In pursuit of health, the body requires constant maintenance whether in diet, exercise, or grooming. Fitness never talks about maintenance. It’s always focused on improvement. The burden of care giving falls unequally on women. During the twentieth century new homes are built with more and more storage space. A study found 93% of Americans use their garages for storage; 30% don’t have room for a car. Companies increasingly make their products difficult or impossible to repair. They would rather sell new.

Success requires attention to maintenance, keeping things in good working order, and to time, energy and resources required. Maintenance sustains success. Maintenance depends on culture and management. Maintenance requires constant care. Preventive maintenance generates major returns by extending the service life of equipment. Operations and maintenance is the largest category within the DoD. Maintenance requires soft skills including communications, time management, and acting as a team player. World class maintenance can use a 6:1 rule for planned actions vs unplanned actions. Computerized maintenance management systems created a major shift in improved maintenance.

Many regard the water culture in the Western US as unsustainable. Government spending should focus on maintaining existing systems rather than building new capacity. Civic pride is a driver of rail system maintenance in Japan and Europe. In the US that pride is lacking. The high speed rail system in Japan is especially well regarded. Amtrak has far more accidents. After a major flood in 1953, Netherlands developed Delta Works, its highly regarded water management system. Hurricane Katrina revealed that levees in New Orleans were shoddy. In 2017, ASCE estimated US water infrastructure needed $80B over the next decade to reach satisfactory condition.

Buses are often slow and unreliable. Rather than building mass transit system, cities would be better off to invest in improvements in their bus systems. Service frequency and travel time are the major factors to most riders. Power outlets and WiFi are less important. Routes should reflect actual use and need. Buses should allow faster boarding using all doors. Adequate spacing and added bus lanes can help. Collecting fares is a major source of tensions for drivers. Governance is a problem with many bus systems. Leadership needs to reflect the interests of core users. In rural areas, septic tank requirements intended for urban areas are prohibitively expensive. The less costly systems used in poorer nations would provide service to those who could not afford better systems.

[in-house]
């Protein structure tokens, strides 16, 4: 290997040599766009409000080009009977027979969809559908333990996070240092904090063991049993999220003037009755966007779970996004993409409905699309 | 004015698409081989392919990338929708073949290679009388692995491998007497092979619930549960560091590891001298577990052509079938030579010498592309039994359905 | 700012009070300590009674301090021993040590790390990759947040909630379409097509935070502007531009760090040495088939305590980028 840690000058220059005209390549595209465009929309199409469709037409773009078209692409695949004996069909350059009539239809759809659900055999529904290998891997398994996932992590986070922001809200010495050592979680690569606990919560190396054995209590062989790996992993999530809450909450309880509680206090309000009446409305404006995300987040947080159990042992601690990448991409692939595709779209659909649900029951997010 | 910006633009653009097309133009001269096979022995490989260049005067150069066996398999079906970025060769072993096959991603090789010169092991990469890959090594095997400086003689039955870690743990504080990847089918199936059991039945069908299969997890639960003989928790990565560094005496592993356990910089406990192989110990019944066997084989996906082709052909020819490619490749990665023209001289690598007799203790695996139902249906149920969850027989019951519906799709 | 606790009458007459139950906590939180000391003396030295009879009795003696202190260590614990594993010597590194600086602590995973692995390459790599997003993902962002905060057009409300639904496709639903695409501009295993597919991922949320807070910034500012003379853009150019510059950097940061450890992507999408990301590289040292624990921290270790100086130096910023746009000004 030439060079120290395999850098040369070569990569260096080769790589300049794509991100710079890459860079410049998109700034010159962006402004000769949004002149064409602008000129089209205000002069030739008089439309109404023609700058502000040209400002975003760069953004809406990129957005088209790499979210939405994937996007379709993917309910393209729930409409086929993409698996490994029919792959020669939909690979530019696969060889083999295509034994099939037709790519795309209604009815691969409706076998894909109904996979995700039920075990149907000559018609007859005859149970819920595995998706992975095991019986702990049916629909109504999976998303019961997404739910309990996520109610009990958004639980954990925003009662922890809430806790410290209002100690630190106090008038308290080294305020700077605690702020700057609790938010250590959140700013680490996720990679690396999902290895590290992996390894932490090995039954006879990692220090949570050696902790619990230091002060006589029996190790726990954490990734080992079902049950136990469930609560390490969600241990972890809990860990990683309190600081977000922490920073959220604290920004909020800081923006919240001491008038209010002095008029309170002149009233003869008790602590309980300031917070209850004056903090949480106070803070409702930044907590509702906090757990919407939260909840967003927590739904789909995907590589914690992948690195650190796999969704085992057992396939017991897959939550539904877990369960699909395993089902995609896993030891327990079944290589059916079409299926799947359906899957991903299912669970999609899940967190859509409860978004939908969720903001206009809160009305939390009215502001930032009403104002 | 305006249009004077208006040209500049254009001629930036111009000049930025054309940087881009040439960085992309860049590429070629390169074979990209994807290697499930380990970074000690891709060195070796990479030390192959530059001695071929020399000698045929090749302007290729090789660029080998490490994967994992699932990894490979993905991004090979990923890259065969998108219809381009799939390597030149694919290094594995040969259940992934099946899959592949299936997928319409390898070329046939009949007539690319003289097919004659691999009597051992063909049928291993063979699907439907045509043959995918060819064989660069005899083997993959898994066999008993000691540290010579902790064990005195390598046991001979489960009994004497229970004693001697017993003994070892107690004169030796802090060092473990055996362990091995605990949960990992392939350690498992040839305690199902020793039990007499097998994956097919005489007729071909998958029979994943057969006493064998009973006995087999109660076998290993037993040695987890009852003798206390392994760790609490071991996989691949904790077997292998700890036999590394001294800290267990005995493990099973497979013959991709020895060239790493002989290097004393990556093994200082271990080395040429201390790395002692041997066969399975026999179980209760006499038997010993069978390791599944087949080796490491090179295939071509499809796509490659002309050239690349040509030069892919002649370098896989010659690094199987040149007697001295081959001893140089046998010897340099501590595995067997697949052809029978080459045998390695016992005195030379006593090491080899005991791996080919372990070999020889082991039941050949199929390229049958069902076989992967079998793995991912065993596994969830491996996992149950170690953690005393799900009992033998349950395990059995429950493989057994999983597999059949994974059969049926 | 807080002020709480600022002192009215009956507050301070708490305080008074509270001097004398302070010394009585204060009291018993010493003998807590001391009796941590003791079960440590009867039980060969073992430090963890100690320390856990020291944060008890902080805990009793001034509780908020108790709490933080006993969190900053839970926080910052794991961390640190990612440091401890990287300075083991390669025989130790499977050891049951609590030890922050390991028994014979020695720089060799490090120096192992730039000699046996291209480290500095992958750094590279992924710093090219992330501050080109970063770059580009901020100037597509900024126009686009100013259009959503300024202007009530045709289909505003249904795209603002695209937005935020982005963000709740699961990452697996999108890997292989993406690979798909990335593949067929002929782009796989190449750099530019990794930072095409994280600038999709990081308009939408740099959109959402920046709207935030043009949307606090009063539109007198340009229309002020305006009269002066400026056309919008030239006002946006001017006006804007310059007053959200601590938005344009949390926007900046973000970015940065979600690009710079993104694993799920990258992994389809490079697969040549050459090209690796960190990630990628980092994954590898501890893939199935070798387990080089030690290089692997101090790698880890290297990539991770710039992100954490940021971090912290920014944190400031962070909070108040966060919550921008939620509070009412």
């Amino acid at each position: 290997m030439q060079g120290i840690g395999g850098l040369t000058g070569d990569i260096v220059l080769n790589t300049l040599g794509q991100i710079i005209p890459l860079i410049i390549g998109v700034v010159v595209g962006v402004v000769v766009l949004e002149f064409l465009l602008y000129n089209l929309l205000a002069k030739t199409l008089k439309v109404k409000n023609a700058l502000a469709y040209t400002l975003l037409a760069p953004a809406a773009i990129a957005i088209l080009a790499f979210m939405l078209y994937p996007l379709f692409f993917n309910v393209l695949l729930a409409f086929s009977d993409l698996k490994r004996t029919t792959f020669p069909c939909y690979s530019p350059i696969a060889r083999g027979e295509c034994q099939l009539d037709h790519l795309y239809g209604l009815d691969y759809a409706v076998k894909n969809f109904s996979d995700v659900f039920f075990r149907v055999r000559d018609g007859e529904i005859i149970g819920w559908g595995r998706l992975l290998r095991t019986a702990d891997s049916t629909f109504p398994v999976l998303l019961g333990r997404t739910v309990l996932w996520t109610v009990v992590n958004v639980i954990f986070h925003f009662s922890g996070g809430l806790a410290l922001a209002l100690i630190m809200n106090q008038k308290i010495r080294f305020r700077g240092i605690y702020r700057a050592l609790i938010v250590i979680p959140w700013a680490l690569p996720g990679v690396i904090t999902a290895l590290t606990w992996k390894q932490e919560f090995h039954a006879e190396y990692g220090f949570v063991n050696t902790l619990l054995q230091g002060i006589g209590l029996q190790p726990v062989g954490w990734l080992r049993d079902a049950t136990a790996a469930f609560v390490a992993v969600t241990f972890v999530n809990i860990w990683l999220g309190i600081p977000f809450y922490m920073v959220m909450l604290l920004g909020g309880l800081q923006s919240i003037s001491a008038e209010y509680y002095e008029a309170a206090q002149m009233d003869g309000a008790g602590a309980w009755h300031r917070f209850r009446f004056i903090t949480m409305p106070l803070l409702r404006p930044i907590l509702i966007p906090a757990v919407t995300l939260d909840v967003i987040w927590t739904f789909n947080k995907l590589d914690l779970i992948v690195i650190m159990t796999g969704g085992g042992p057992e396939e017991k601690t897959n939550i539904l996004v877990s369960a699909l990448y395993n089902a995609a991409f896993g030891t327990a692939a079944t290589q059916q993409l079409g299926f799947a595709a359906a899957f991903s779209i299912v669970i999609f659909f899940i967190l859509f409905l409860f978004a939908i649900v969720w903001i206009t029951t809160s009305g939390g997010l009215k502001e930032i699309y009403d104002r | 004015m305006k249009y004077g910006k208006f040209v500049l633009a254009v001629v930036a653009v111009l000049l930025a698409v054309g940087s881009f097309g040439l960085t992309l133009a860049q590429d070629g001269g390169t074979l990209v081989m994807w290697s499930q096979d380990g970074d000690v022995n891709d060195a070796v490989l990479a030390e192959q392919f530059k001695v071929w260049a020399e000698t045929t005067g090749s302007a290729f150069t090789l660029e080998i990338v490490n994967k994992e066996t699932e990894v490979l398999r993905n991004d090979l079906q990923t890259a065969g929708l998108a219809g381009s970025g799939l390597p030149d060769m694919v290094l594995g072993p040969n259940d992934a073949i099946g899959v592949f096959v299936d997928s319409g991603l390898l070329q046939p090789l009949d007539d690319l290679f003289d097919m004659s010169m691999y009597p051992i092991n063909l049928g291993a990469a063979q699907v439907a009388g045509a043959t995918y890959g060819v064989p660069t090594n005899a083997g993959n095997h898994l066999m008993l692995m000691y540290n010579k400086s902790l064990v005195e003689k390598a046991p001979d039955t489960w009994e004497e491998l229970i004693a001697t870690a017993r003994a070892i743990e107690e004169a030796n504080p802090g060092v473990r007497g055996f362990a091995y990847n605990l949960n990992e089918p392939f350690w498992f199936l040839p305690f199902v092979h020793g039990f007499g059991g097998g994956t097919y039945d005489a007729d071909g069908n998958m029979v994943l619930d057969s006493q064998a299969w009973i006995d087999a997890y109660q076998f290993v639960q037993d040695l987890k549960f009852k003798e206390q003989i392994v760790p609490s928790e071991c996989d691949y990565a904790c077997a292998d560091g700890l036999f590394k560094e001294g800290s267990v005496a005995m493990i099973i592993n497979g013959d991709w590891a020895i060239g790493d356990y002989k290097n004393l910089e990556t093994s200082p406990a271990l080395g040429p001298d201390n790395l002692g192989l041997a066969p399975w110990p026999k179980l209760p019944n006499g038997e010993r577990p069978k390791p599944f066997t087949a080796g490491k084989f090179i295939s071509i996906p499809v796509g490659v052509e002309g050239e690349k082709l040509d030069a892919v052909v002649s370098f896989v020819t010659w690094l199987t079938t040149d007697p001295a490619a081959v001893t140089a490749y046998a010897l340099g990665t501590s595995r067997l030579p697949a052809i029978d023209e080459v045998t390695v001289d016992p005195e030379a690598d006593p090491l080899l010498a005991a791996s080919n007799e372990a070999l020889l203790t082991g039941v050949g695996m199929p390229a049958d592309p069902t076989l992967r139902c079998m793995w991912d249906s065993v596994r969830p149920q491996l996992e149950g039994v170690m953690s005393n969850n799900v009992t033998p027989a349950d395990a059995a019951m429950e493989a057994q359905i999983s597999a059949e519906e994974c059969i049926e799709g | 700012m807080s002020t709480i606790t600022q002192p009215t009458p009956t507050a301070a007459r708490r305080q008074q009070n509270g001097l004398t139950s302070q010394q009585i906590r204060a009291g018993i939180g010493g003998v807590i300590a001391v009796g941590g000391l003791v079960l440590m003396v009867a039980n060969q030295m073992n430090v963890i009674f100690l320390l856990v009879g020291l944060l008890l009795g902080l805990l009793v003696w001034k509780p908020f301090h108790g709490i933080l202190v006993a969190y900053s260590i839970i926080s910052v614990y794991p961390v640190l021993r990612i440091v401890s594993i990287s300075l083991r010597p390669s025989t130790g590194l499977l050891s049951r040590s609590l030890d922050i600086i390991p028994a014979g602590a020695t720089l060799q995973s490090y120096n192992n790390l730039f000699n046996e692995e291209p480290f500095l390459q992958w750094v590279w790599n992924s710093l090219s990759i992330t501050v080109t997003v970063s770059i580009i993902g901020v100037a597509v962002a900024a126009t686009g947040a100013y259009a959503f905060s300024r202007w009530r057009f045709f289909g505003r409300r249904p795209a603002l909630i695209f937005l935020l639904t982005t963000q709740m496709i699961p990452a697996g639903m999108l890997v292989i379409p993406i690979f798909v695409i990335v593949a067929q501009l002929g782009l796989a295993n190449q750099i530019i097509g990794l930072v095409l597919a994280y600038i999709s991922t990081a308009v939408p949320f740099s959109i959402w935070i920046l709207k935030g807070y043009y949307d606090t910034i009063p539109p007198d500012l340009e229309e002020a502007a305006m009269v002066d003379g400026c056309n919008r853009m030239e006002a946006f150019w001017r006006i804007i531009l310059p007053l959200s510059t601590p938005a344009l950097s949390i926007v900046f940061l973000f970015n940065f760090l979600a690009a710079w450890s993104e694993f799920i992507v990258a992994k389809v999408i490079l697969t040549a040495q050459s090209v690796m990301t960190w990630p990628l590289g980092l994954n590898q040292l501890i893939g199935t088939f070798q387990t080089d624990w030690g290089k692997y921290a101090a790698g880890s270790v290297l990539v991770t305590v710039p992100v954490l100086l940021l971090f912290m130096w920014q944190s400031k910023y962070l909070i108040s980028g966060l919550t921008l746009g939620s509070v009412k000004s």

Strong emphasis on sending students to study STEM subjects has resulted in a large group of graduates that work outside the STEM fields. Manual and skilled labor needs a PR campaign. Maintainer shortages in the US Air Force are a problem. During the Cold War the Air Force moved toward more automation to be less dependent on skilled labor. Now they emphasize the need for well trained maintainers. Better compensation is one solution to the problem.

Nursing is a maintainer occupation. More are leaving the field driven by increased stress especially from insufficient staffing. The Silicon Valley idea of move fast and break things is the wrong approach. Maintainers enjoy job satisfaction when they can help solve a problem. One way to reduce burnout is to enhance the joy. People do the best work when they are driven by passion. Take time off when you need to. Stress increases burn out. A repair café that focuses on sharing skills and training the next generation can be successful. Pressures to achieve perfection vs some ideal adds to stress. Maintain thyself. Learn to say no. iFixit has numerous how to repair guides. Many repair instruction videos are found on YouTube.

Readers will be convinced that maintenance is an important aspect of success. Everyone should pay attention to the need and respect those who get the job done. References. Index.


And yet, innovation in maintenance is one area where heavy industry is piling on the technology. Condition based monitoring leads to proactive maintenance leads to predictive maintenance.

We have a new machine. It was installed in 2019. Less than 4 years later almost every hard hydraulic coolant line failed on a 16 line manifold. The part was specialty and long lead even though it is really just a 90 degree sweep elbow. The machine was down for 2 shifts and ended up being brought back online by a tig welder who plugged the incident pin holes in EXACTLY the same place on EVERY LINE.

Vibration monitoring was installed on several other hard lines but was not installed on this set of lines because the runs were so short. It caught a similar issue on the other lines 3 months ago. Maintenance didn’t think to check this set of lines because…

The machine was telling them how to think.

We are installing condition based monitoring solutions on almost every vibrating, rotating, noise making part of our machinery. New technology can “hear” the issue and point you to a general location based on cell phone style “frequency triangulation”.

We are switching to more technology because the machines are complex, the maintenance staff are leaving their roles for other areas in operations because the learning curve is simpler and the conditions are easier.

Even worse, job applications sit empty with no one to fill them. People prefer to do other work, even though the pay is quite a bit higher in maintenance.